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Tasmanian Ceramics Association, Southern Branch Inc. Newsletter no.

284

Full bore Raku
By Tom Hartley
The first Raku Workshop of 2010 happened on a
glorious Sunday at Peter Andersons place in
Glen Lusk. When I arrived John Watson and
Peter were well underway with the setting up of
the two gas fired fibre lined kilns.

There are five phases to a raku firing and they
happen with the same anticipation of a five
course dinner ! First there is the colouring and
glazing of your bisqued ware pieces. Peter had
set up a well stocked kitchen of glazes and
colours under the gazebo. We each read the
labels, peeped under the lids, decided on our
sauces and condiments some we knew
some we didnt take a look at your piece try
to imagine what it will look like do you dare to
experiment ? yes no - maybe ! A few minutes
later after your colour and glaze basted pieces
had basked in the warm sun they were dry and
ready for packing into one of the kilns.

The packer eyes the pieces with the eyes of a
stonemason which pieces interlock but dont
touch with which ? Which pieces should go
into the foundation layer which pieces should
be reserved to top it off. Each layer separated by
delicately balanced kiln shelves and spacers.
Peters advice was to think as much about
deconstructing the red hot stack as building the
cold stack of pieces. At the end of the firing
each has to be taken out ASAP a hazardous
process. Just a brief touching of one piece
against its neighbour can lead to the pick up of
both of them together or else the formation of
gossamer threads of glaze from one to the other.

Once packed and the kiln closed comes a time to
relax and chat with the roar of the full bore two
inch gas burners always in the background.
The first light up of the kiln is exciting the
kiln and the surrounds are cold, the heat
builds up, the ground begins to scorch, the
smell of singed grass and eucalypt leaves
wafts through the group. A rogue lick of
flame is casually stepped out. Time to talk of
glazes, clays, of reduction and oxidation. The
first firing of the day takes the longest. At
first we watch the thermocouple dials
expecting to see the temperature rocket but
it doesnt.

Finally we are at the 900
0
C or 1000
0
C mark.
Peter and John organize the teams with tongs
and gloves and face shields. The secret is for
each member to eye up the target tins of damp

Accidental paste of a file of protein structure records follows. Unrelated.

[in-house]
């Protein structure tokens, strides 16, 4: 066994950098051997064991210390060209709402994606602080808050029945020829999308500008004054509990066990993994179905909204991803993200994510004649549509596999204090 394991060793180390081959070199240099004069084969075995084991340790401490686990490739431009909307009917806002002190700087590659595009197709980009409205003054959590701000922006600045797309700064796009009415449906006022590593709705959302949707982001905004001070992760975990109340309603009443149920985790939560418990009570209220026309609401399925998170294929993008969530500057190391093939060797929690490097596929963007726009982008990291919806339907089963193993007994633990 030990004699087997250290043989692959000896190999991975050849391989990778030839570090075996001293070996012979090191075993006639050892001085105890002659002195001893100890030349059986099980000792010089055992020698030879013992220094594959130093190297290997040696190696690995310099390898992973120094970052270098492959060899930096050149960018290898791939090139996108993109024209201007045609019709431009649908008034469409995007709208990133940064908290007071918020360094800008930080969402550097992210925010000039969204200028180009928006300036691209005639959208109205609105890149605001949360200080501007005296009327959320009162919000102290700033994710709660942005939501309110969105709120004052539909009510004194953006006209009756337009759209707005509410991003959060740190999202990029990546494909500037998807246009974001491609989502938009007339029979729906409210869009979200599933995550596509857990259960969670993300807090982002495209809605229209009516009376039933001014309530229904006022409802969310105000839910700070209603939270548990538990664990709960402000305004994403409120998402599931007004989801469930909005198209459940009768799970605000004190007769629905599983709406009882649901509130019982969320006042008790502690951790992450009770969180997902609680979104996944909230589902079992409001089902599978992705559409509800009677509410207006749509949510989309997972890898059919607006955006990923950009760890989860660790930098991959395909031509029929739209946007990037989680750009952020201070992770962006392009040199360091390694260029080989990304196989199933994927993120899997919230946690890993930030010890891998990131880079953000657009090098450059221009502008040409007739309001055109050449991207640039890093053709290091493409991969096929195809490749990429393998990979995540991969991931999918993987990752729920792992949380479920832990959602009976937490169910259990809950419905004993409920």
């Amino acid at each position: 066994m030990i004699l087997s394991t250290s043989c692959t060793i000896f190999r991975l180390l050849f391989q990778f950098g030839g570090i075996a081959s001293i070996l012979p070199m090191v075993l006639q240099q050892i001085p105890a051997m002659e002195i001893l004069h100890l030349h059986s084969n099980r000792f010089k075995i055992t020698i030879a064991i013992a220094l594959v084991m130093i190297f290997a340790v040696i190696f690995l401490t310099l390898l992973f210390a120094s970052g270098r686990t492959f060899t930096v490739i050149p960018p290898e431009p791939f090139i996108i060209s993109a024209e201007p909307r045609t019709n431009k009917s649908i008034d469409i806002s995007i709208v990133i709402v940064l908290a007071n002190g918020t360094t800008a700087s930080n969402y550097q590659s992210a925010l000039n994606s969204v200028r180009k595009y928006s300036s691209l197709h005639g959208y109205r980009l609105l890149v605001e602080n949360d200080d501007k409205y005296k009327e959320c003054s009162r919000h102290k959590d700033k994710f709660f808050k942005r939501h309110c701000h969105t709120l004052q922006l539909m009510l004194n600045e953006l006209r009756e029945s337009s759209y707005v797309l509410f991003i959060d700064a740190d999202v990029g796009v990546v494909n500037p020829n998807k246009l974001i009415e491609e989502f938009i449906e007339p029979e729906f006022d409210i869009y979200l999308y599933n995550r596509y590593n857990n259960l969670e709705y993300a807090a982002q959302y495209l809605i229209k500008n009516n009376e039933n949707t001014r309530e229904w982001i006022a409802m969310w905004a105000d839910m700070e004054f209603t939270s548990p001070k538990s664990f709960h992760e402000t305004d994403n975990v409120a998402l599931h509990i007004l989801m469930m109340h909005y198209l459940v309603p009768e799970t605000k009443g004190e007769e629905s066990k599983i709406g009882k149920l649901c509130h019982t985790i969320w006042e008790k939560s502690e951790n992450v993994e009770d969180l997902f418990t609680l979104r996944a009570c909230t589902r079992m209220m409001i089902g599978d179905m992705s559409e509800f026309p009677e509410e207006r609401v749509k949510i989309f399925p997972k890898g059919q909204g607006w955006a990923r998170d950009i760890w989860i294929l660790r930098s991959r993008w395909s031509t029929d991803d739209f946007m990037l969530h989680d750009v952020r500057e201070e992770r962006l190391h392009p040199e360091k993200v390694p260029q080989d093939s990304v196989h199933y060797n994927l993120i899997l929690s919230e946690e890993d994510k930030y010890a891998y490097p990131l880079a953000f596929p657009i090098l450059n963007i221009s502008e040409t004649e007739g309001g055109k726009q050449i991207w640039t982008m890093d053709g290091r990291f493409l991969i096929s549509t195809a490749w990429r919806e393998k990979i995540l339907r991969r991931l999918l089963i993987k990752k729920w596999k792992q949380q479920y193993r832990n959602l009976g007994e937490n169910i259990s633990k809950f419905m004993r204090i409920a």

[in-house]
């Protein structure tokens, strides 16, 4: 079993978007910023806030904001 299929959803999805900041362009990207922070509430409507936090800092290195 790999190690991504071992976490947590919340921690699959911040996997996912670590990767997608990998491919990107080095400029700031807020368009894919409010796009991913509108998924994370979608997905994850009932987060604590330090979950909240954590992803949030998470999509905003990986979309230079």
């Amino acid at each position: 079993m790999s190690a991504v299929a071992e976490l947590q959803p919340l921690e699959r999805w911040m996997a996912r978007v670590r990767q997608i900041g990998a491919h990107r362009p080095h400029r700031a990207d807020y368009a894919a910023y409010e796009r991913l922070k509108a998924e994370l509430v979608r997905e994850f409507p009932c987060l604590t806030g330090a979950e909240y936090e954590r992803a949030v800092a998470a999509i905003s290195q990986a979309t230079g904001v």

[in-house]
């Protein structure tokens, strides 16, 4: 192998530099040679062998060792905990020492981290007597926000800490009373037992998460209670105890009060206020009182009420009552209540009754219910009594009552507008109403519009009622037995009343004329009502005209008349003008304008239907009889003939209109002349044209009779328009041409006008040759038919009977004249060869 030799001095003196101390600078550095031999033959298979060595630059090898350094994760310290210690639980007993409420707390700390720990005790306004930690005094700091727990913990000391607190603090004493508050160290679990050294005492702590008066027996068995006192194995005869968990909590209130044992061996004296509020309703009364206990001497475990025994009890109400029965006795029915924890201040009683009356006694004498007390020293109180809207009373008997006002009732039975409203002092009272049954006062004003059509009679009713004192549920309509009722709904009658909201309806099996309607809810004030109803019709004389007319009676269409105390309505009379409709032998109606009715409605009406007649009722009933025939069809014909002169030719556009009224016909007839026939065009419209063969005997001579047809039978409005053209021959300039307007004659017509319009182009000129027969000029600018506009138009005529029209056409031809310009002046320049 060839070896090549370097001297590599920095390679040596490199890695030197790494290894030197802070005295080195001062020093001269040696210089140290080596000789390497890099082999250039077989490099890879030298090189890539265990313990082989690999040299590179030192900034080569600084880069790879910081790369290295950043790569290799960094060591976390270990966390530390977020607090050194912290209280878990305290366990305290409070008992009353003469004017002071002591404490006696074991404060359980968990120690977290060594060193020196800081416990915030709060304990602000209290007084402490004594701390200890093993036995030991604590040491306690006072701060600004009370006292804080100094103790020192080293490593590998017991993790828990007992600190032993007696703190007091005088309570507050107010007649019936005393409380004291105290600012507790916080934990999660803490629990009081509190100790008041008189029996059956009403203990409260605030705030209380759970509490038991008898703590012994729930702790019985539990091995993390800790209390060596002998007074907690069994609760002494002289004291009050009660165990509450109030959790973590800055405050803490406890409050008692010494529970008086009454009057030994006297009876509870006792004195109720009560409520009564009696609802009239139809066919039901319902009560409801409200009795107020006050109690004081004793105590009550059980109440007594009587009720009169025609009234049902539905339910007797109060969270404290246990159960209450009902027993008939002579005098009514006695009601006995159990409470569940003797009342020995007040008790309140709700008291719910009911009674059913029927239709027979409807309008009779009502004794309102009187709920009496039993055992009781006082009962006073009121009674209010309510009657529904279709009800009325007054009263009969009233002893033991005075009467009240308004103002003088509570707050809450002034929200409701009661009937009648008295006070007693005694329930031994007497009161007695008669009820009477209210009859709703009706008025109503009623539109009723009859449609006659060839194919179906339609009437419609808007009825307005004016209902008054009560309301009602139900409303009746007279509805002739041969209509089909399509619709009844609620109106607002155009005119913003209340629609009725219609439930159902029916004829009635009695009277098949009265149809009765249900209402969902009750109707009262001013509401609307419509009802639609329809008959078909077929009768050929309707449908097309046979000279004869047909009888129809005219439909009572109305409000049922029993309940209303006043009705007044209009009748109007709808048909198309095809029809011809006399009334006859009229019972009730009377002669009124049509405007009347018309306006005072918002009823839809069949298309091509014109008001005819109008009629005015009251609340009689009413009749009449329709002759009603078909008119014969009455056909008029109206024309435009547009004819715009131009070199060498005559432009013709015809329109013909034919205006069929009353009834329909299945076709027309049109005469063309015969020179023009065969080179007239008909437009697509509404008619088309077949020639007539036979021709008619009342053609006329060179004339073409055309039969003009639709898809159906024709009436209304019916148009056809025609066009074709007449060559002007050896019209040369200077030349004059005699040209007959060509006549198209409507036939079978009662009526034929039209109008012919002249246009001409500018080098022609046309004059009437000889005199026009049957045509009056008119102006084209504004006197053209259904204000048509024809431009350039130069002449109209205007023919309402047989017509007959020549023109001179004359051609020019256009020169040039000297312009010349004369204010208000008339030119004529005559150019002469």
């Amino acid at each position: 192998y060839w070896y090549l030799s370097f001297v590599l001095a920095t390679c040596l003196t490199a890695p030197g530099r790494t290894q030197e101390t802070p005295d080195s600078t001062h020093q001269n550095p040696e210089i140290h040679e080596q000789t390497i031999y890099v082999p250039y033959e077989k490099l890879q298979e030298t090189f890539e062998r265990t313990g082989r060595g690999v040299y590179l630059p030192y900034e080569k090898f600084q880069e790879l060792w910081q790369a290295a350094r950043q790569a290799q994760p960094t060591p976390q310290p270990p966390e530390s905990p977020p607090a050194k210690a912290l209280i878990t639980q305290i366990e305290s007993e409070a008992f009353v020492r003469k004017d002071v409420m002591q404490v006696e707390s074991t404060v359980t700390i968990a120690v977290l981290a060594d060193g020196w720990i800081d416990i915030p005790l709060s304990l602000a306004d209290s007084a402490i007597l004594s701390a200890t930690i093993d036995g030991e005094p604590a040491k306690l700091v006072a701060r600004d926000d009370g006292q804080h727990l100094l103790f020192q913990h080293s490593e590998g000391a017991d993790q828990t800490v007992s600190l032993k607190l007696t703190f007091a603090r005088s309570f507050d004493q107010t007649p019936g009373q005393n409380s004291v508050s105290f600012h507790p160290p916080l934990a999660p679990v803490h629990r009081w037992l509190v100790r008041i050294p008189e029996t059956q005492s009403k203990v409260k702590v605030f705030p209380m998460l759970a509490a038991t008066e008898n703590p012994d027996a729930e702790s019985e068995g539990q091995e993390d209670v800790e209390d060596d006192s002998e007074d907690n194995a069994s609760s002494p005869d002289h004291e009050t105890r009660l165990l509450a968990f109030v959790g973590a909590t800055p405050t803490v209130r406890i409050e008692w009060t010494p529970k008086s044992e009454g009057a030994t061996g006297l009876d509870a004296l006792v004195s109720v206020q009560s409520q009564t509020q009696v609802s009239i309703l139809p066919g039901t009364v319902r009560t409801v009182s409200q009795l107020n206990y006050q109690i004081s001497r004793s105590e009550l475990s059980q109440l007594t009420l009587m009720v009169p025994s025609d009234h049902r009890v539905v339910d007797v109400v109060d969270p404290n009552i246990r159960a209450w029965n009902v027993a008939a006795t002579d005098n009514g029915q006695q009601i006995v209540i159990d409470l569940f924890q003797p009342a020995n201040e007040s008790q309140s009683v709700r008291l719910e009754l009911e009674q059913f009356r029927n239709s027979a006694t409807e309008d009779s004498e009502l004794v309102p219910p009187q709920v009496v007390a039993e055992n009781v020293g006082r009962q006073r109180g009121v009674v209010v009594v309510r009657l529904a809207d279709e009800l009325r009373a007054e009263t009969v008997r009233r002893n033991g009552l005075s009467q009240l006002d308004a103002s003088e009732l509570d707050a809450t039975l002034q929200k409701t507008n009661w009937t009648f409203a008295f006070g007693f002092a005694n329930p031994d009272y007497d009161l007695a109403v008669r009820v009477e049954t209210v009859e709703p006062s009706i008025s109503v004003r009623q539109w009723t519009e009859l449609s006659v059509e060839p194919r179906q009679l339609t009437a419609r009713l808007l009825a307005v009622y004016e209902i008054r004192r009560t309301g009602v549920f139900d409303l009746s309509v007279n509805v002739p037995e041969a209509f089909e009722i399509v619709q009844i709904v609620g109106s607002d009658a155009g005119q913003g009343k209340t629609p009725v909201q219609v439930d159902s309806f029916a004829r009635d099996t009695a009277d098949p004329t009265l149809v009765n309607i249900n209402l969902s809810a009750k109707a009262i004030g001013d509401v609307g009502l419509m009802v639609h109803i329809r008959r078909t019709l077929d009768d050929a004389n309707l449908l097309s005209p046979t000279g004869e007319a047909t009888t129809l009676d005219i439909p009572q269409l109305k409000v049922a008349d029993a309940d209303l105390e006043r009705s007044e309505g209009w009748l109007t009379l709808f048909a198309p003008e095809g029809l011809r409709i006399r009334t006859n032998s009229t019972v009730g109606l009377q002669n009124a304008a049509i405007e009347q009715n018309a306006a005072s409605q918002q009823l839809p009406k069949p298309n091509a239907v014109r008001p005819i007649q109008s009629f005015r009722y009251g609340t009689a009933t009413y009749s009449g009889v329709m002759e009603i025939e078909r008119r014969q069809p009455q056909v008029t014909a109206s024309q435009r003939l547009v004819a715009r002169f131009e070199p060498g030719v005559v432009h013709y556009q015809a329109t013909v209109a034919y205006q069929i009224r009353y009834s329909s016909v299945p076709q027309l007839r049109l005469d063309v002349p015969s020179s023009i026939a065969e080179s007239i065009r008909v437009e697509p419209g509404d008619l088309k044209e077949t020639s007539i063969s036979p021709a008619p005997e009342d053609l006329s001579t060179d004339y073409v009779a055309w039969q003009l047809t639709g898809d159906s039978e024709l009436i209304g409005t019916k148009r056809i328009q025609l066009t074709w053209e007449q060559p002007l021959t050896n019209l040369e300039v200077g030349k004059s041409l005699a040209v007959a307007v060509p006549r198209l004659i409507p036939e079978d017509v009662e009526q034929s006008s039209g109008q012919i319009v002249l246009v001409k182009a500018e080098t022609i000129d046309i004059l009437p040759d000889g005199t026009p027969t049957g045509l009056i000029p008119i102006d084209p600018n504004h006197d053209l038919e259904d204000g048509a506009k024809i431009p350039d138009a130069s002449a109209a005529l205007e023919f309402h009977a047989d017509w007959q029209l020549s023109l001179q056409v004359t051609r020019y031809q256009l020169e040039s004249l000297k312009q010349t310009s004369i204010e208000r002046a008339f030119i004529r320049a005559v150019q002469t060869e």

sawdust for their pieces because as soon as
the kiln lid comes off you find your self in
line to grasp your piece and move it, glowing
red hot, to its reduction destination ASAP.
Once in the tin there is no formula as to how
long you should leave it there. My opinion is
that if you place the pieces face down into the
damp sawdust then those smothered faces and
surfaces of your piece will get the most
reduction which means the most colour and
lustre. If you want your whole piece to be
maximally coloured and lustred then you
need to bury it completely in the damp
sawdust. In my short experience with raku I
have found that the hotter the pieces arrive in
the sawdust and the quicker the pieces then
cool in the reduction phase then the stronger
are the colours. It makes chemical sense to
me reduction needs two things an absence
of oxygen and maximum heat. But once all
the reduction possible has occurred you want
to stop the reaction. That is best done by
cooling it down with cold water added to the
tin. Or you can do it more dramatically by
quickly taking the piece out of the reduction
tin and plunging it into a bowl of cold water.
Newsletter of the
Tasmanian Ceramics Association
- Southern Branch PO Box 82, New Town, 7008
Cosgrove High School, G Block, Main Rd Glenorchy, 7010
http://members.tassie.net.au/~potters/
Tas.Potters@tassie.net.au
No. 288 April 2010
Editors email john@dmink.net
2 Tasmanian Ceramics Association, Southern Branch Inc. Newslettter no. 287

On Sunday everyone had their own preference
and everyone got exciting and unexpected
results. And as the photos show you can be
very laid back about the whole thing and
produce a veritable smorgasbord of pieces.
Thanks Peter and John for a fantastic and
creative day in Glen Lusk.

laid back raku


Multicolour bowl, Jude Maisch


a plate of hot fish
Diary of
up-coming events

27 June Tool-making workshop
15 August Annual exhibition
Annual exhibition
2010
A note from the President, Mark
Knight